A FORMER Larne man has become the first person from Northern Ireland to undergo a pioneering double transplant, which he claims has given him his life back.
Just last year, John Hamilton was at death’s door after suffering intestinal failure, leaving him so ill he had to be fed through a bag and so weak he was almost bedridden.
But now, the 59-year-old is able to eat and drink what he wants and even go for long walks, after recovering from an 18-hour operation to replace his small intestine and abdominal wall.
John told the Times that his life has been transformed by the procedure, and he is now calling on more people to join the organ donors register to help save others like him.
“It is a real miracle; I have been given the gift of life,” he added.
John, who is originally from Upper Waterloo Road in the town, has lived in Lossiemouth, Scotland for almost 40 years.
He was diagnosed with Crohn’s disease – an inflammatory bowel condition – in 1999, and his health continued to deteriorate until he had to retire on medical grounds from his job as a health and safety advisor with BP.
Having subsequently undergone a series of operations to cut away parts of his bowel, John was eventually left with only a couple of feet of his small intestine.
When the last part of his bowel failed, he developed a fistula – a hole in his abdominal wall – which left him extremely weak and barely able to walk.
“I couldn’t eat anything, and was on TPN (total parenteral nutrition), being fed through a bag for up to 14 hours a day. It kept me alive, but it was no life at all and I was told there was nothing that could be done for me,” he added.
The future was looking bleak for John, but just when he thought all hope was lost, his life took a dramatic turn for the better.
Last October, a neighbour showed John a newspaper article about a man called Michael Seres, who had undergone a bowel transplant at the Churchill Hospital in Oxford and set up a blog about his experiences.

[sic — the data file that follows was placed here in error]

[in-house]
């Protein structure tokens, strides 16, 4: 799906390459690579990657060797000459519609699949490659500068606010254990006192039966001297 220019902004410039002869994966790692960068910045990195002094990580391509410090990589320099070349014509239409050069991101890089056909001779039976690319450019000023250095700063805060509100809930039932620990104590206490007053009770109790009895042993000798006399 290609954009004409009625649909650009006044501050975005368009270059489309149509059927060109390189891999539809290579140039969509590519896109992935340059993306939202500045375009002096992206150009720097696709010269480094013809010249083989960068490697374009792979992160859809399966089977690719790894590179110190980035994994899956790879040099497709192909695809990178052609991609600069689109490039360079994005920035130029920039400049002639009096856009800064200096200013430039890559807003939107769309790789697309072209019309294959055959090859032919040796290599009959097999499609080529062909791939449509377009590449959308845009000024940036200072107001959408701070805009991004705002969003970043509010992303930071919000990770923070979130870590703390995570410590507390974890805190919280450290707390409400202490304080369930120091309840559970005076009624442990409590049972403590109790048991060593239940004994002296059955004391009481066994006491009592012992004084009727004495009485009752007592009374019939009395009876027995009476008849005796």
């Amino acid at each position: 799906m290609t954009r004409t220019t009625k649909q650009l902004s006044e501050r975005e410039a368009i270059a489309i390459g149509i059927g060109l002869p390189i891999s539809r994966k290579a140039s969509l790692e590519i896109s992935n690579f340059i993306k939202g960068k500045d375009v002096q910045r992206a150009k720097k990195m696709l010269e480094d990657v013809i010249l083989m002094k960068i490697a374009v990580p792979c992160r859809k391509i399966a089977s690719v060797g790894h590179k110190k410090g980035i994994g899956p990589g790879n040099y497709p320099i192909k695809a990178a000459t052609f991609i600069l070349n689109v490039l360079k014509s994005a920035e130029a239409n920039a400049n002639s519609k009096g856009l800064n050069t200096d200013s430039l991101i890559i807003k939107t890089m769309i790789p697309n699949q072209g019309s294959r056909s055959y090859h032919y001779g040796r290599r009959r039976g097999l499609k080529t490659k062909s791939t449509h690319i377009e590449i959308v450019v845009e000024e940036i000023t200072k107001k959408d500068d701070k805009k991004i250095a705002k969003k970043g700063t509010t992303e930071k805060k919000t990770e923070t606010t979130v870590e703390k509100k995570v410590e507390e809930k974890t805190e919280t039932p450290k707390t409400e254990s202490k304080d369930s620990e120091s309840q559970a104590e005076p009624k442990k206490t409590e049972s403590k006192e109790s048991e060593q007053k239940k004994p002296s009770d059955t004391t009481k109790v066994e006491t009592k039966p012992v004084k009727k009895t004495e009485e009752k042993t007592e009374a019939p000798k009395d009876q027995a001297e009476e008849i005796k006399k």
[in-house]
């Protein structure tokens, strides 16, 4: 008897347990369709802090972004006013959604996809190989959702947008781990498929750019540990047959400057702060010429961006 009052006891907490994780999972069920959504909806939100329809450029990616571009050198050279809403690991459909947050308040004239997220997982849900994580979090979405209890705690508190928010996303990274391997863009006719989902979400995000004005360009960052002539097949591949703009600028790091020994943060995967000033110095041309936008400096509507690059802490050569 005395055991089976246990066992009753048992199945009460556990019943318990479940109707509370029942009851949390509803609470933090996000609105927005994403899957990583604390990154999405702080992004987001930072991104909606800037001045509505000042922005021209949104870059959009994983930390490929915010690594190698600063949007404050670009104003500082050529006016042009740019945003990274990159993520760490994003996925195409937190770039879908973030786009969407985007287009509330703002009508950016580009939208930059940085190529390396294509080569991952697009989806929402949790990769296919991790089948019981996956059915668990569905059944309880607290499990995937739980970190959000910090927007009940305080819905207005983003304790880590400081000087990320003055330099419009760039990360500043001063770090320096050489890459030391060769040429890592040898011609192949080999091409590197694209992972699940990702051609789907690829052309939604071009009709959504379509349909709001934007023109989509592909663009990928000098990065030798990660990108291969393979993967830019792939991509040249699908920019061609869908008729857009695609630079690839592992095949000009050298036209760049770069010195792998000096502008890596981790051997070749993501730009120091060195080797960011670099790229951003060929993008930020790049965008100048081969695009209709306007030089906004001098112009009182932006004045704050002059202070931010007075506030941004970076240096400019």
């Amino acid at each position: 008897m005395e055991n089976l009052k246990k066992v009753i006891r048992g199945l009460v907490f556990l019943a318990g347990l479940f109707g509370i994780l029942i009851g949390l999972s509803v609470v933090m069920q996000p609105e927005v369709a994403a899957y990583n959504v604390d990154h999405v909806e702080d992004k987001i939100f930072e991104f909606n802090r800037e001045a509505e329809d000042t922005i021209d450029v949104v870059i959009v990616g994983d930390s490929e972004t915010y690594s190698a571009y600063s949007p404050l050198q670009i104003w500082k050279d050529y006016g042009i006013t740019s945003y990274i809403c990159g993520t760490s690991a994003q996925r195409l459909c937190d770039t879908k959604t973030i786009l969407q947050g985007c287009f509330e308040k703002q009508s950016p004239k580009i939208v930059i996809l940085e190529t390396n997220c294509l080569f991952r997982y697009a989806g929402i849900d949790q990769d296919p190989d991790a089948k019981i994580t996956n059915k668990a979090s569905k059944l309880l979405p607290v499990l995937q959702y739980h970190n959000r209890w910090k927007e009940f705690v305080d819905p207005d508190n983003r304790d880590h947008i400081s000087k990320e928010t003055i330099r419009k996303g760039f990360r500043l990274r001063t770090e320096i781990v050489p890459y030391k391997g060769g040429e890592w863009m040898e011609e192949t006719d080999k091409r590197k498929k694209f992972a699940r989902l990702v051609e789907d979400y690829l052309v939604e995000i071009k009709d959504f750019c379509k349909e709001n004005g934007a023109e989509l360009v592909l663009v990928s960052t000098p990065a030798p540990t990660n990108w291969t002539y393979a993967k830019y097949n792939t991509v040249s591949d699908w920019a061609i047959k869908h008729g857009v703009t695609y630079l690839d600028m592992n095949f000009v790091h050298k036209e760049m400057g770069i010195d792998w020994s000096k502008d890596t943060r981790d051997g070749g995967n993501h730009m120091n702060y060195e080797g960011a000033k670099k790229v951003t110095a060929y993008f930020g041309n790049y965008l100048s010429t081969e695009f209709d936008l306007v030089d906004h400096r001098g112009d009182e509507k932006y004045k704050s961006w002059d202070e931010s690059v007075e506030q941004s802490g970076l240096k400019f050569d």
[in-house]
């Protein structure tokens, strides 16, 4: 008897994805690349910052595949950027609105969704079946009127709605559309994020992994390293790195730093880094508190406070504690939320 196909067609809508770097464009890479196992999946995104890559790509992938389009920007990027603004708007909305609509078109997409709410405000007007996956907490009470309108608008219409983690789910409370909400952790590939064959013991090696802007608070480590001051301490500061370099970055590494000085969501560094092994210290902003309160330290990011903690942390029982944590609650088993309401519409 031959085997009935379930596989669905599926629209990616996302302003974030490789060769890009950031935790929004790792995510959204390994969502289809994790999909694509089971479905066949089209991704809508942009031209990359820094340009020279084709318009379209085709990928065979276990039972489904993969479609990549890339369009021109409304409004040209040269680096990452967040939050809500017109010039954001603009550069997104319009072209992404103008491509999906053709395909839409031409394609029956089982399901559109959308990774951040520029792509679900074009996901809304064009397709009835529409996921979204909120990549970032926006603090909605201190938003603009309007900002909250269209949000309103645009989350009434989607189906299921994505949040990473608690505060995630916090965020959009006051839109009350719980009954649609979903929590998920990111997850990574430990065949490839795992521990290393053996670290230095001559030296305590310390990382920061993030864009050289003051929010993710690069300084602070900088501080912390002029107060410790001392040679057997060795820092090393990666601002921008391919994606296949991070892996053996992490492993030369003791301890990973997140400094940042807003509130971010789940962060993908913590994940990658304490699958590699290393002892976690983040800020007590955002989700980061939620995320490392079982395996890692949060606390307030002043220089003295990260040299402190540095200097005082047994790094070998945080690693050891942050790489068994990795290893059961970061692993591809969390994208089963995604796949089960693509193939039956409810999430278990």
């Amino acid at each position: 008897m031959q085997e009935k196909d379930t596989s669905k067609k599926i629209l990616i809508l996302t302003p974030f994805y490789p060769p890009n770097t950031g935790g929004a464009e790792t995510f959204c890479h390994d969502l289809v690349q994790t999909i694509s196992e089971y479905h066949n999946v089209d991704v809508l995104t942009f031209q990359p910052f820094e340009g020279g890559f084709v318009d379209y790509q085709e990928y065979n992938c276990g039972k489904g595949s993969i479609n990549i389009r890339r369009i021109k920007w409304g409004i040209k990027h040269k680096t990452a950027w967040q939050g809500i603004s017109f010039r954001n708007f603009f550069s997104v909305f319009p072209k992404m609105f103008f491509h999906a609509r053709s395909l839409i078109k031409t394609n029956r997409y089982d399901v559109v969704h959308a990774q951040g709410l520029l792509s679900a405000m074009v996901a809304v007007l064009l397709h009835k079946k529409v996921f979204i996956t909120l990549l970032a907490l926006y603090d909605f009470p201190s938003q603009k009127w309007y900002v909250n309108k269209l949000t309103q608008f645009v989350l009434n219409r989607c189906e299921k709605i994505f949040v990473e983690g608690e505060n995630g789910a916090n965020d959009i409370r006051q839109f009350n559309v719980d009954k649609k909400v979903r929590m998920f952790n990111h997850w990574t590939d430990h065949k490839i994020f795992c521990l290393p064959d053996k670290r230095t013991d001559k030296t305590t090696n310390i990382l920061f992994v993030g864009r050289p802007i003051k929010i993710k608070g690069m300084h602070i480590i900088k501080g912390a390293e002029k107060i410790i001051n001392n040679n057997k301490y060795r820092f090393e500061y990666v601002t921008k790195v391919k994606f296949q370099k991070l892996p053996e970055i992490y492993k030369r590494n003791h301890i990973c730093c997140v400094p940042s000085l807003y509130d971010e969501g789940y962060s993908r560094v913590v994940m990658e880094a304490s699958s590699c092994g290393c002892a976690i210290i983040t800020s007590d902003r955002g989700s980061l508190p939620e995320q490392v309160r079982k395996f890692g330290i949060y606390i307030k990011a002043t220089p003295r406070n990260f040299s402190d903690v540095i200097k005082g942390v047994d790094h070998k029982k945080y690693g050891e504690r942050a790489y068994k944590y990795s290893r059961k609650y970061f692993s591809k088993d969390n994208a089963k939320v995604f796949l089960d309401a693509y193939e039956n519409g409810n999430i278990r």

John got in touch with Michael and the team at the Oxford hospital, and to his delight discovered he was a suitable candidate for this life-saving operation.
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When the organs became available, a team of 17 health professionals worked in shift to transplant his new intestine and abdominal wall.
Afterwards, John was able to enjoy his first proper meal in more than a year – tea and toast.
And following weeks of recuperation, John returned home to Lossiemouth with his wife Anne, a trained nurse.
John must now take anti-rejection drugs and to travel to Oxford every three months for check-ups. Because the procedure is so new, there is not enough data to predict life expectancy.
But he is enjoying his much improved health, and when the Times contacted John on Monday, he had just returned home from a three-mile walk.
He said: “Before the transplant I could hardly get out of bed, so I am making the most of this precious gift I have been given. I don’t take anything for granted anymore. I feel great and now look forward to each day.”
John hopes his story will inspire more people to sign the organ donor register, and has given his backing to a proposed new organ donation system, which would mean people would have to opt out if they did not wish to donate their organs when they die.
He added: “While most people would accept a donated organ, too few have signed up to be donors themselves. When it comes to actually signing up, a lot of people see it as a big step and won’t go through with it, even if they agree with the idea of organ donation.
“By having an opt-out system, it would mean the decision would be taken out of peoples’ hands and they would not have to worry about it.
“I wouldn’t be where I am without organ donation, and I hope others can benefit as I have,” John concluded.